The new iPhone launch also brings with it the worldwide release of the new operating system, iOS 8. While this fantastic new operating system resembles its forerunner, the iOS 7, with respect to the way it looks, it brings with it a host of new features. The Samsung Galaxy Note 4 does not have a sensational new operating system to look forward to, mainly because Android 4.4 and its subversions (KitKat) have been out and running for almost a year now, since the launch along with the Nexus 5 smartphone in 2013. Still, KitKat is an amazing operating system, and the Galaxy Note 4 by itself has certain specifications unique to it that do not have much to do with the operating system it runs.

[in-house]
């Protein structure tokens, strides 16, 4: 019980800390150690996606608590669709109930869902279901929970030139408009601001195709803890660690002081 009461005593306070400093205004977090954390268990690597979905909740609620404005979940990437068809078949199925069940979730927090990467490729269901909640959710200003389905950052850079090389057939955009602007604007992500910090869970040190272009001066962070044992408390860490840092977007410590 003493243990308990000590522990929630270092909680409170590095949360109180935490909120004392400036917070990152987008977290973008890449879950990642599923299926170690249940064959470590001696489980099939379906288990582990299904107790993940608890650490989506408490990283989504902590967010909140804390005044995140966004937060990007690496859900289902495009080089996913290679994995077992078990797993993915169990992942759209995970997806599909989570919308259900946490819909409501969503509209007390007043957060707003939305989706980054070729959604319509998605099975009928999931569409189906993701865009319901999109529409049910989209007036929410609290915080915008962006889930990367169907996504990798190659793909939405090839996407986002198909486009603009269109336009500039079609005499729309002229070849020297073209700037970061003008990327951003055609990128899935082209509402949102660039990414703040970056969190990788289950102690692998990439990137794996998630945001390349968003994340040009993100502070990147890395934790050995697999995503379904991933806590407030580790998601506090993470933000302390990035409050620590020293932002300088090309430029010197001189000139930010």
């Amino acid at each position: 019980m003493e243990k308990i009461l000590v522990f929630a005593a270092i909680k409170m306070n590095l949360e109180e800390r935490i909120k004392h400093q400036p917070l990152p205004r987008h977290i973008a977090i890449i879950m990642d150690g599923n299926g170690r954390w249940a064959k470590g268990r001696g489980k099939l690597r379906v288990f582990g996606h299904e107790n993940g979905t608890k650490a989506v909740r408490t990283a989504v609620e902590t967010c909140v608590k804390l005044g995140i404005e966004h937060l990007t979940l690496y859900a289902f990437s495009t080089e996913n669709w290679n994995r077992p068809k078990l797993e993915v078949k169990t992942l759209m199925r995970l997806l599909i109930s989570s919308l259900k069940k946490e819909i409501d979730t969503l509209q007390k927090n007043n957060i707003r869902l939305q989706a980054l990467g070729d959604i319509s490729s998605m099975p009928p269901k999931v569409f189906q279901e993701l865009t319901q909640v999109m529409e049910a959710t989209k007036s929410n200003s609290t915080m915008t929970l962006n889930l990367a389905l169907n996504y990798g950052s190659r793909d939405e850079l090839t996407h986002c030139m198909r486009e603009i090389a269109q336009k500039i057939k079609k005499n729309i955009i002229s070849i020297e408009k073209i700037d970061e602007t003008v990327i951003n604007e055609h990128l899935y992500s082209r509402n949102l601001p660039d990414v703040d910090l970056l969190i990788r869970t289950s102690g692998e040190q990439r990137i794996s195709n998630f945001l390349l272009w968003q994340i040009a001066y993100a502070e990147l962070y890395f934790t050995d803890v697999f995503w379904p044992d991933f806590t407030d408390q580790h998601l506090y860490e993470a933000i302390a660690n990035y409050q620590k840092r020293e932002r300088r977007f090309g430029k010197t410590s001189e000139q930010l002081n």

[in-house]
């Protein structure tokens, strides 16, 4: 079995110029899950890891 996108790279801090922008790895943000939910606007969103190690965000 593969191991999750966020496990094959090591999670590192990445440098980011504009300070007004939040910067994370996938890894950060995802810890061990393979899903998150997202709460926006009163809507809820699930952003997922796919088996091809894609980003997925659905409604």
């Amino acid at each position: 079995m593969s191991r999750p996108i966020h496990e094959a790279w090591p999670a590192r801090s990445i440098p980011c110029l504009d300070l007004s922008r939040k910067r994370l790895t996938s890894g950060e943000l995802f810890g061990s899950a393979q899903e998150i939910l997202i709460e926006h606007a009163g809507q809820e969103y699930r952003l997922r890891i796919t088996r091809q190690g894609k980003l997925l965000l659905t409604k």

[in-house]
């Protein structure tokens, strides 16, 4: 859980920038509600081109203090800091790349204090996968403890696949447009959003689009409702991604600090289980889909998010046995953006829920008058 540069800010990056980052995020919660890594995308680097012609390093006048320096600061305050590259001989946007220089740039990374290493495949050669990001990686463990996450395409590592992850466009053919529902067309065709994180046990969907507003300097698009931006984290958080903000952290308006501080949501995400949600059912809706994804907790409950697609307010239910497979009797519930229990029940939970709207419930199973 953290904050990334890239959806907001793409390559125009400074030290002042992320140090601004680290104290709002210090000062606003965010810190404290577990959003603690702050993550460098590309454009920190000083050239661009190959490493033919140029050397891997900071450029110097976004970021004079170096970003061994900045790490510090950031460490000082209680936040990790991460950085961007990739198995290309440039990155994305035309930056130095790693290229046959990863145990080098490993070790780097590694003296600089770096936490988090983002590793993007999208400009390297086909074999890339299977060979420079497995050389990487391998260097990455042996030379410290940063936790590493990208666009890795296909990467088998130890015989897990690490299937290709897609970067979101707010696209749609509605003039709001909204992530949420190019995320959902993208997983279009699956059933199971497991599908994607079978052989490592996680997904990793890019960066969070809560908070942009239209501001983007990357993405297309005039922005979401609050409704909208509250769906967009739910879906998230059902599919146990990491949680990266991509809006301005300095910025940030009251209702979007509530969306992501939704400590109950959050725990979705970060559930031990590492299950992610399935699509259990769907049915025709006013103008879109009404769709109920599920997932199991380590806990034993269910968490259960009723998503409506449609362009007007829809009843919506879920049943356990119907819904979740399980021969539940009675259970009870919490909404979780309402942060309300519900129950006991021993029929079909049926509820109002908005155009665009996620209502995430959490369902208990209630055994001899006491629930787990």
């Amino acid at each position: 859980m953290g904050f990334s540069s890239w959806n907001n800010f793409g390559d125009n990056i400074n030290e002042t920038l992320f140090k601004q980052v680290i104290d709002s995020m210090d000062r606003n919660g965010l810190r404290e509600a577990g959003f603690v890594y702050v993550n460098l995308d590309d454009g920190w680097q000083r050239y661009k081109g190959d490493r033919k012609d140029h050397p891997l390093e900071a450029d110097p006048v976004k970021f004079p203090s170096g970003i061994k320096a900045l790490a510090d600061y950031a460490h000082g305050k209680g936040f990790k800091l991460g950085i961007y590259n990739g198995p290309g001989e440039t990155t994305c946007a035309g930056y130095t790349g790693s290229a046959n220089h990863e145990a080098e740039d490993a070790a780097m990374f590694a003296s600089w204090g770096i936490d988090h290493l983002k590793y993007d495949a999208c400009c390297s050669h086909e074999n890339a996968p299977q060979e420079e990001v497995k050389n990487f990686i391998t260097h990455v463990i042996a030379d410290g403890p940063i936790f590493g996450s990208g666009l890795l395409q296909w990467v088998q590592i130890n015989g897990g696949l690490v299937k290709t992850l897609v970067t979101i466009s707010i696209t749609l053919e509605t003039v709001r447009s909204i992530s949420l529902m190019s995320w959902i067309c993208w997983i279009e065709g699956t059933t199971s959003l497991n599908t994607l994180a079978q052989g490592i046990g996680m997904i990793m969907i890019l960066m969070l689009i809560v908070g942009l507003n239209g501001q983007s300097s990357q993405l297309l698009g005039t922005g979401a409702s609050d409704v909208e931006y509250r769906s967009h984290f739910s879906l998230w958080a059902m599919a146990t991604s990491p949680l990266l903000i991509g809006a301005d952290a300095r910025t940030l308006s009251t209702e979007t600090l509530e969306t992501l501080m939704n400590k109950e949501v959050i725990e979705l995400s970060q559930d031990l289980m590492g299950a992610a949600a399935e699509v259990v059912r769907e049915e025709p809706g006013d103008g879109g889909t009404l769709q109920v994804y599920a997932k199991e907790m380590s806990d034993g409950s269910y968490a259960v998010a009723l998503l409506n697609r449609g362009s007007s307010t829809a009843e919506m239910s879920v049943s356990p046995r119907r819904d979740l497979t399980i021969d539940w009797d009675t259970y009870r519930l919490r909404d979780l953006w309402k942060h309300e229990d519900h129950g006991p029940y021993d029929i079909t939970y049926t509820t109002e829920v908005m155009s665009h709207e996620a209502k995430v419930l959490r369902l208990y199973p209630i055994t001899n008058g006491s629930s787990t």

Apple Pay allows one to make payments not only online, but also in a large number of actual stores, using one’s iPhone 6. It works using NFC, and Passbook (an app that can store credit/debit card details, and other physical ‘paper’ that you want to do away with carrying around, like your boarding pass, coupons, etc.). By hovering one’s phone over a particular icon which can be seen at checkout counters of all major stores and restaurants, and using TouchID to verify oneself, cashless, card-less payments can be made using the iPhone 6, and iPhone 6 Plus. The new Galaxy Note 4 phablet supports multi-tasking in a whole new way, allowing users to view more than one app at once in a multi-window, a split-window, or a pop-up format.